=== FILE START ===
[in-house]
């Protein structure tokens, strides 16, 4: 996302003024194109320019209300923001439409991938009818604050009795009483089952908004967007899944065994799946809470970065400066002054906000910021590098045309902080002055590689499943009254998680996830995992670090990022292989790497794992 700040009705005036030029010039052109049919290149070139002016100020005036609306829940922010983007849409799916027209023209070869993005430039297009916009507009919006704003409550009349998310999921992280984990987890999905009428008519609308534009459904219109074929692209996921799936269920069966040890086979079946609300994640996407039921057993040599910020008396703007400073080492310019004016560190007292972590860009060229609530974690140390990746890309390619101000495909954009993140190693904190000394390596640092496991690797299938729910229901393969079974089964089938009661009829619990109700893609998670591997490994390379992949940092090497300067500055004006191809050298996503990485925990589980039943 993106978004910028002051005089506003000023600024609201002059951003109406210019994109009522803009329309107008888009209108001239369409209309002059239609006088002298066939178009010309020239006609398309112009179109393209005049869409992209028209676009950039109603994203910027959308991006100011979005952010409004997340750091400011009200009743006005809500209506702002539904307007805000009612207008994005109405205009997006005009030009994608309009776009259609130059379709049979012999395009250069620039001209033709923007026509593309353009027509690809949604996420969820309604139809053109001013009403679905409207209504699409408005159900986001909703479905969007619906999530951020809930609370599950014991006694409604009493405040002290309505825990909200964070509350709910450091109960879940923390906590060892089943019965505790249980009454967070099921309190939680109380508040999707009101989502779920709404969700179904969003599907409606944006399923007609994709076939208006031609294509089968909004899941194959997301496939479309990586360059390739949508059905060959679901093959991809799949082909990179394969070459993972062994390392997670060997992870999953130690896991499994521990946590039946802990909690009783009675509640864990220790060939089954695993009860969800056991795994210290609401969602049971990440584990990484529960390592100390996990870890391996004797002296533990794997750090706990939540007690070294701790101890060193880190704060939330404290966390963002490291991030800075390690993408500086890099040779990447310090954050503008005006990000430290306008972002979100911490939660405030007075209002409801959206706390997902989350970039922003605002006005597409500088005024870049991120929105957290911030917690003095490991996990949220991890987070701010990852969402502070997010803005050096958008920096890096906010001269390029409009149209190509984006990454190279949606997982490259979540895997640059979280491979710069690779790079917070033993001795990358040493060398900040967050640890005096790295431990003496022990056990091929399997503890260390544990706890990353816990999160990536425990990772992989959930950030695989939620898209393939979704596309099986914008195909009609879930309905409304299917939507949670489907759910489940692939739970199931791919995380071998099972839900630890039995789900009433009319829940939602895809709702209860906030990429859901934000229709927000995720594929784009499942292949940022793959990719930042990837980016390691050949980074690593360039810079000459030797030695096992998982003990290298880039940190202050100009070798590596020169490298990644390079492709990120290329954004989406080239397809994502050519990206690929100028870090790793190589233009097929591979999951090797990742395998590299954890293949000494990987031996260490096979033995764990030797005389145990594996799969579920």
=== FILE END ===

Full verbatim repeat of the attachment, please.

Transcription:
[in-house]
């Protein structure tokens, strides 16, 4: 996302003024194109320019209300923001439409991938009818604050009795009483089952908004967007899944065994799946809470970065400066002054906000910021590098045309902080002055590689499943009254998680996830995992670090990022292989790497794992 700040009705005036030029010039052109049919290149070139002016100020005036609306829940922010983007849409799916027209023209070869993005430039297009916009507009919006704003409550009349998310999921992280984990987890999905009428008519609308534009459904219109074929692209996921799936269920069966040890086979079946609300994640996407039921057993040599910020008396703007400073080492310019004016560190007292972590860009060229609530974690140390990746890309390619101000495909954009993140190693904190000394390596640092496991690797299938729910229901393969079974089964089938009661009829619990109700893609998670591997490994390379992949940092090497300067500055004006191809050298996503990485925990589980039943 993106978004910028002051005089506003000023600024609201002059951003109406210019994109009522803009329309107008888009209108001239369409209309002059239609006088002298066939178009010309020239006609398309112009179109393209005049869409992209028209676009950039109603994203910027959308991006100011979005952010409004997340750091400011009200009743006005809500209506702002539904307007805000009612207008994005109405205009997006005009030009994608309009776009259609130059379709049979012999395009250069620039001209033709923007026509593309353009027509690809949604996420969820309604139809053109001013009403679905409207209504699409408005159900986001909703479905969007619906999530951020809930609370599950014991006694409604009493405040002290309505825990909200964070509350709910450091109960879940923390906590060892089943019965505790249980009454967070099921309190939680109380508040999707009101989502779920709404969700179904969003599907409606944006399923007609994709076939208006031609294509089968909004899941194959997301496939479309990586360059390739949508059905060959679901093959991809799949082909990179394969070459993972062994390392997670060997992870999953130690896991499994521990946590039946802990909690009783009675509640864990220790060939089954695993009860969800056991795994210290609401969602049971990440584990990484529960390592100390996990870890391996004797002296533990794997750090706990939540007690070294701790101890060193880190704060939330404290966390963002490291991030800075390690993408500086890099040779990447310090954050503008005006990000430290306008972002979100911490939660405030007075209002409801959206706390997902989350970039922003605002006005597409500088005024870049991120929105957290911030917690003095490991996990949220991890987070701010990852969402502070997010803005050096958008920096890096906010001269390029409009149209190509984006990454190279949606997982490259979540895997640059979280491979710069690779790079917070033993001795990358040493060398900040967050640890005096790295431990003496022990056990091929399997503890260390544990706890990353816990999160990536425990990772992989959930950030695989939620898209393939979704596309099986914008195909009609879930309905409304299917939507949670489907759910489940692939739970199931791919995380071998099972839900630890039995789900009433009319829940939602895809709702209860906030990429859901934000229709927000995720594929784009499942292949940022793959990719930042990837980016390691050949980074690593360039810079000459030797030695096992998982003990290298880039940190202050100009070798590596020169490298990644390079492709990120290329954004989406080239397809994502050519990206690929100028870090790793190589233009097929591979999951090797990742395998590299954890293949000494990987031996260490096979033995764990030797005389145990594996799969579920």